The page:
Almost every programming language starts you off with the simple functionality of printing “Hello World” to the screen, such as:

<?php echo 'Hello World'; ?>

… and there we have it. If you copied and pasted that into the appropriate place you would see “Hello World” on your screen.

Now, let’s see how complicated we can make this simple statement … and still have it work.

We can create a function that returns ‘Hello World’ and then echo that function.

<?php
function hello_world() {
	return 'Hello World';
}

echo hello_world();
?>

We could add some parameters to the function:

<?php
function hello_world( $hello = 'Hello', $world = 'World' ) {
	return $hello . ' ' . $world;
}

echo hello_world();
?>

We can introduce some defaults rather than explicitly defining the parameters in the function definition:

<?php
function hello_world( $hello_world_args = '' ) {
	$defaults         = array(
		'hello' => 'Hello',
		'world' => 'World'
	);
	$hello_world_args = wp_parse_args( (array) $hello_world_args, $defaults );
	
	$hello = $hello_world_args['hello'];
	$world = $hello_world_args['world'];

	return $hello . ' ' . $world;
}

echo hello_world();
?>

Before we get too far ahead of ourselves we should ensure this is i18n compatible:

<?php
function hello_world( $hello_world_args = '' ) {
	$defaults         = array(
		'hello' => __( 'Hello', 'wpfa_complicated_hello_world' ),
		'world' => __( 'World', 'wpfa_complicated_hello_world' ),
	);
	$hello_world_args = wp_parse_args( (array) $hello_world_args, $defaults );

	$hello = $hello_world_args['hello'];
	$world = $hello_world_args['world'];

	return sprintf( __( '%1$s %2$s', 'wpfa_complicated_hello_world' ), $hello, $world );
}

echo hello_world();
?>

We should also add some hooks … just in case someone wants to go fishing?!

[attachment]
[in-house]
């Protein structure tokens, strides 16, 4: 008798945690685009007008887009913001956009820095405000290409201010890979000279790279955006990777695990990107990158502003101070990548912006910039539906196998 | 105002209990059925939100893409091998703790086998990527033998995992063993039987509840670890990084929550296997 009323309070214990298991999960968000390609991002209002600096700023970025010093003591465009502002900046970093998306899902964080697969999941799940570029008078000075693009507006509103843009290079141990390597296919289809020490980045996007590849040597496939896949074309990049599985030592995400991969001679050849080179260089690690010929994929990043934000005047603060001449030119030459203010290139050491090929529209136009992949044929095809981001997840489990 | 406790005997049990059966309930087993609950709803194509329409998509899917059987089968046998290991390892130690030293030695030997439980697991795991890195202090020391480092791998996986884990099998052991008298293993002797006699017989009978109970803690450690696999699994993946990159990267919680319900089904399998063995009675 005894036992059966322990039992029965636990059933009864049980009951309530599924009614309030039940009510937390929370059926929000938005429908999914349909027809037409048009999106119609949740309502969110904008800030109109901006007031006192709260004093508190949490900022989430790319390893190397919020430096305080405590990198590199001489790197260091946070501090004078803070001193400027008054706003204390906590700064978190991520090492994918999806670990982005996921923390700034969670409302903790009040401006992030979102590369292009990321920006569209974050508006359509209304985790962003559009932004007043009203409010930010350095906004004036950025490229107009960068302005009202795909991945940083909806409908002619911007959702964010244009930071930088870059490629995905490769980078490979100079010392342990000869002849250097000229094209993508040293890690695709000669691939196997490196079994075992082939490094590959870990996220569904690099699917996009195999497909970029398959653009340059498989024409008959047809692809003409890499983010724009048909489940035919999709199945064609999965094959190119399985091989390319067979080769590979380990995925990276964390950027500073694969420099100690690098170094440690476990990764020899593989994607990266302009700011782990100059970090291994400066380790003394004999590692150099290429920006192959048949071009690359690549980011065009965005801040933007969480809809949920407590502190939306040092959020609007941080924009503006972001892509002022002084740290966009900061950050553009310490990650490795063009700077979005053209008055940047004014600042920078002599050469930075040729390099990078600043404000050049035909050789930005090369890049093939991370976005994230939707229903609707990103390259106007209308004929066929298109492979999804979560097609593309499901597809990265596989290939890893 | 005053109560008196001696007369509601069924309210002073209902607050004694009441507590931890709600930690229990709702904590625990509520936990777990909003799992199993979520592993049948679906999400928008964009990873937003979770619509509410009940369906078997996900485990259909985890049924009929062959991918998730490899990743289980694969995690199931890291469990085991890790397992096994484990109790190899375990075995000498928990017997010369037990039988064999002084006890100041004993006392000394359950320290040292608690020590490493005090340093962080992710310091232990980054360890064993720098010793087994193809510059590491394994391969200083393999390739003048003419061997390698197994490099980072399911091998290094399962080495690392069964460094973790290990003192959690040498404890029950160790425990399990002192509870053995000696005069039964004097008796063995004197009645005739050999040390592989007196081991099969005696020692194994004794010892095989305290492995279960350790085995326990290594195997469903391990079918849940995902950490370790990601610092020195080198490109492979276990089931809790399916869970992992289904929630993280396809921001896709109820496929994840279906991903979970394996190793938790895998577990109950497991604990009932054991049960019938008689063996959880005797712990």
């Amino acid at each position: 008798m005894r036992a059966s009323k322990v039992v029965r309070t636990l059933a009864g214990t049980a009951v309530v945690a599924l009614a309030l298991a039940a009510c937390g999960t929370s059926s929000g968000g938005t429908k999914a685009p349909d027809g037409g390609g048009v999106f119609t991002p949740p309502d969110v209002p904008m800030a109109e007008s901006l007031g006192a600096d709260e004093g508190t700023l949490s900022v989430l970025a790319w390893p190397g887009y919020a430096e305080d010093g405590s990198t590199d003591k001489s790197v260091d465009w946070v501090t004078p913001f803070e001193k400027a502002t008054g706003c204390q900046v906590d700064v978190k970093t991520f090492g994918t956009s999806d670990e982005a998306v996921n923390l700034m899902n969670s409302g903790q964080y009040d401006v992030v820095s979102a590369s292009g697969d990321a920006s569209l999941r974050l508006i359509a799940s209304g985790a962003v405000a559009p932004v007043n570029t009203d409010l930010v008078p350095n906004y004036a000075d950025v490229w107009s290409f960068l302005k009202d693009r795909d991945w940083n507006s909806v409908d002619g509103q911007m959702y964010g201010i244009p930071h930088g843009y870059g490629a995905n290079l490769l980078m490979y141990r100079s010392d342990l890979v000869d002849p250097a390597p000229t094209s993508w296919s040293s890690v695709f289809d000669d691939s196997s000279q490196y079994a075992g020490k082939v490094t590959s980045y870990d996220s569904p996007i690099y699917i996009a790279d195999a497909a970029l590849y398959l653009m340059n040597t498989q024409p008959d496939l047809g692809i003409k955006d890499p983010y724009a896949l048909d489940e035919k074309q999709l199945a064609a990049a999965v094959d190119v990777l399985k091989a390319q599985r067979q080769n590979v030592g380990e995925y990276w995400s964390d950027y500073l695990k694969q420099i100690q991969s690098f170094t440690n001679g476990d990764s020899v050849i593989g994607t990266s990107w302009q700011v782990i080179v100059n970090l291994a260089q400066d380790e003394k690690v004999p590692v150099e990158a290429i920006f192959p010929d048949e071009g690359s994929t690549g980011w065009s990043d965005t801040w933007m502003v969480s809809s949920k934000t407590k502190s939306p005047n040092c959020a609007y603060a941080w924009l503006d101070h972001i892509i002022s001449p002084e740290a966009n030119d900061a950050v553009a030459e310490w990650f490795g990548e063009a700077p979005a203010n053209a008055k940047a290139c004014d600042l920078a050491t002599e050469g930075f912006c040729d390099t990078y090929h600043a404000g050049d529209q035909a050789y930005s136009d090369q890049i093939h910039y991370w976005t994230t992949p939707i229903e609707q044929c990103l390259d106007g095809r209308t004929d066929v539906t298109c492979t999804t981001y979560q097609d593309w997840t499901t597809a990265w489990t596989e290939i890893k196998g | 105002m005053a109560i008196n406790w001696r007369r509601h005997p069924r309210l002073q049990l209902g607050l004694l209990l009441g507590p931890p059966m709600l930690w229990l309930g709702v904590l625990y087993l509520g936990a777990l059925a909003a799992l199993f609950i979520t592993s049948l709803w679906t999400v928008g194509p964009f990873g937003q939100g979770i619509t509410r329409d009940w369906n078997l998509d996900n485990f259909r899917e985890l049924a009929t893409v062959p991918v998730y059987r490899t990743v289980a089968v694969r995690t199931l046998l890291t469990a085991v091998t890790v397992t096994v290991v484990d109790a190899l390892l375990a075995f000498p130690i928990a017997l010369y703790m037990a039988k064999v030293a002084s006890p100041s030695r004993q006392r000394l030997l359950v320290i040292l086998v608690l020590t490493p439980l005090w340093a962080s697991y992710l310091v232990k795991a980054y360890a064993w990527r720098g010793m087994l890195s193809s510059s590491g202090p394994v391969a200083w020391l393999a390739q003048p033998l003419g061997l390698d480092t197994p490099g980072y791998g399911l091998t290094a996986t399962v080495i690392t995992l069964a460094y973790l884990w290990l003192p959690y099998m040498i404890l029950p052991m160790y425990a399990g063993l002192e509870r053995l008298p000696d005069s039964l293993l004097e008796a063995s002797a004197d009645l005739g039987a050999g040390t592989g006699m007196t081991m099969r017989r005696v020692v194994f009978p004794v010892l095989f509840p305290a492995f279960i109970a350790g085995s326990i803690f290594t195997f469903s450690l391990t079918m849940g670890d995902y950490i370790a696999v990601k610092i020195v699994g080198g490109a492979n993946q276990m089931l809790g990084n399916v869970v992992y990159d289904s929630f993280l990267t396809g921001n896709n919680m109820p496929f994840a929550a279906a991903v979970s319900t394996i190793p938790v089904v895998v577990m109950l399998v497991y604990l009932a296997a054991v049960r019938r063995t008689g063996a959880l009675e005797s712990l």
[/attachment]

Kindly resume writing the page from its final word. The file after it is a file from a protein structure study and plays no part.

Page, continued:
<?php
function hello_world( $hello_world_args = '' ) {
	$defaults         = array(
		'hello' => __( 'Hello', 'wpfa_complicated_hello_world' ),
		'world' => __( 'World', 'wpfa_complicated_hello_world' ),
	);
	$hello_world_args = wp_parse_args( (array) $hello_world_args, $defaults );

	$hello = apply_filters(
		'wpfa_complicated_hello_world_hello_string',
		$hello_world_args['hello']
	);
	$world = apply_filters(
		'wpfa_complicated_hello_world_world_string',
		$hello_world_args['world']
	);

	return apply_filters(
		'wpfa_complicated_hello_world_return_string',
		sprintf(
			__( '%1$s %2$s', 'wpfa_complicated_hello_world' ),
			$hello,
			$world
		)
	);
}

echo hello_world();
?>

To finish this off we really should be including appropriate comments:

<?php
/**
 * Hello World
 * Returns the default string "Hello World"
 * The string can be filtered by individual word or by the entire phrase.
 *
 * @package    WPFA_Complicated_Hello_World
 * @since      1.0
 * @date       January 2014
 *
 * @link       http://wpfirstaid.com/2014/02/a-complicated-hello-world/
 *
 * @param    string $hello_world_args
 *
 * @uses       __
 * @uses       apply_filters
 * @uses       wp_parse_args
 *
 * @return    mixed|void
 *
 * @todo       Can we make this even more complicated?
 */
function hello_world( $hello_world_args = '' ) {
	/** @var array $defaults - set the default words */
	$defaults = array(
		'hello' => __( 'Hello', 'wpfa_complicated_hello_world' ),
		'world' => __( 'World', 'wpfa_complicated_hello_world' ),
	);
	/** @var array $hello_world_args - uses the defaults if not defined */
	$hello_world_args = wp_parse_args( (array) $hello_world_args, $defaults );

	/** @var string $hello - default "Hello" */
	$hello = apply_filters(
		'wpfa_complicated_hello_world_hello_string',
		$hello_world_args['hello']
	);

	/** @var string $world - default "World" */
	$world = apply_filters(
		'wpfa_complicated_hello_world_world_string',
		$hello_world_args['world']
	);

	/** Return the hello and world variables */

	return apply_filters(
		'wpfa_complicated_hello_world_return_string',
		sprintf(
			__( '%1$s %2$s', 'wpfa_complicated_hello_world' ),
			$hello,
			$world
		)
	);
}

/** End function - hello world */

echo hello_world();
?>

Obviously this was over-kill to output the simple phrase “Hello World” but the code is solid. This was just an exercise in what you can do when you want to output a simple string with WordPress and allow for a wide range of input and potential for modifications by providing various different access points into the data being sent to the screen.

Have some fun, feel free to create your own Rube Goldberg styled code snippet and share it in the comments.